Unlocking later-developing language skills in older children by means of focused language stimulation
CITATION: Southwood, F. & Van Dulm, O. 2016. Unlocking later-developing language skills in older children by means of focused language stimulation. Per Linguam, 32(2):30-46, doi:10.5785/32-2-650.
The original publication is available at http://perlinguam.journals.ac.za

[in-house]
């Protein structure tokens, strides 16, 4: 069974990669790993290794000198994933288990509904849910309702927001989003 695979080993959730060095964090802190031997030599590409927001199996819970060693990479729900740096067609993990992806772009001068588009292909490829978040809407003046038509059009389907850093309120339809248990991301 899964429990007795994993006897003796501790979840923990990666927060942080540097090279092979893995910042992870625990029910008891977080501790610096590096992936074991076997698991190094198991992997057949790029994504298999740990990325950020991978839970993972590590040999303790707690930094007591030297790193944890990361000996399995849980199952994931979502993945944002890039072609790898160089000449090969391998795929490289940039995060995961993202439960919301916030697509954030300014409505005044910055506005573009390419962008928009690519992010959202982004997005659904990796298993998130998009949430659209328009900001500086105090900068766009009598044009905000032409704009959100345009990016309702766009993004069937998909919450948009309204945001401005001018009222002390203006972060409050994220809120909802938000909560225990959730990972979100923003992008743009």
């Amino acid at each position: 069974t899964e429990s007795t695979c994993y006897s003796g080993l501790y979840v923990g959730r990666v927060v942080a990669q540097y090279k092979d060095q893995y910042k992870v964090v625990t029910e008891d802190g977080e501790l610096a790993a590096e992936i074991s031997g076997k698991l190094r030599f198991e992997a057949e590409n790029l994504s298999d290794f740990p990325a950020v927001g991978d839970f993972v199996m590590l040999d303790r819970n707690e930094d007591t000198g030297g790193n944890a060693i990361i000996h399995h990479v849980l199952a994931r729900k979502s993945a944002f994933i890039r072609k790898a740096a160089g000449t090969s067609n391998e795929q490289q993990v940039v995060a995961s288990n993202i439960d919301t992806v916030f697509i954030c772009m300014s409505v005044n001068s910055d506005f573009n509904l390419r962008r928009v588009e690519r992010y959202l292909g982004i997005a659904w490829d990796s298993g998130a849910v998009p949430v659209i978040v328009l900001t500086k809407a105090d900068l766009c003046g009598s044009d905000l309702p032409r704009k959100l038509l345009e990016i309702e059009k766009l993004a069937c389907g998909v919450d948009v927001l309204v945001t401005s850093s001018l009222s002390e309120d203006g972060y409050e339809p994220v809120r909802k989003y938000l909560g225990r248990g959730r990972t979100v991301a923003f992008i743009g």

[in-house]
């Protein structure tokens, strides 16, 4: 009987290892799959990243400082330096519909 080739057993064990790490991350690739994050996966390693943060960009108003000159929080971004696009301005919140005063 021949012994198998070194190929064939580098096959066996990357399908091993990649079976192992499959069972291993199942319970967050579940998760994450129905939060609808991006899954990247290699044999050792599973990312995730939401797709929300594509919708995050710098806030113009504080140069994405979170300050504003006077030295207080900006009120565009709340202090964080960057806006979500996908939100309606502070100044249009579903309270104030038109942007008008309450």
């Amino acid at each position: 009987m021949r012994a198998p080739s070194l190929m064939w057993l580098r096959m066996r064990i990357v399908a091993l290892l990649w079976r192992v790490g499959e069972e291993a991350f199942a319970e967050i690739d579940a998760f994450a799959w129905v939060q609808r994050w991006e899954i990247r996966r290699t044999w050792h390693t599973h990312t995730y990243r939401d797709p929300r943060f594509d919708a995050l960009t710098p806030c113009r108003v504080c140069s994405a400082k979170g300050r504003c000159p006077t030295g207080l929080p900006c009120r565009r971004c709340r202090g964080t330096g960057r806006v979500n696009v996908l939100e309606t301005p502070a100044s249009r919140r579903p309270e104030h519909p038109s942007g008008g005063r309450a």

Certain language structures and skills continue to develop after the age of school entry. The present study sought to establish whether directly targeting the development of such complex language structures and skills in comprehension and production can be successful among older, school-going children. The data for the present study comprise four case studies of children with language learning problems, including language comprehension problems: one 5, one 6, and two 7 years of age. Relevant parts of the Receptive and Expressive Activities for Language Therapy (Southwood & Van Dulm, 2012) were used during six to eight language stimulation sessions. Substantial gains were seen when comparing pre- and post-stimulation language assessment results on the Diagnostic Evaluation of Language Variation (Seymour, Roeper, & De Villiers, 2005). The implication is that direct targeting of specific later developing language structures and skills can render the desired results, well after their usual age of acquisition, even among children with language comprehension problems and within a limited number of sessions. Given the relationship between language skills and the development of reading skills, the findings have implications for the literacy development of Foundation Phase learners who enter school with underdeveloped language skills.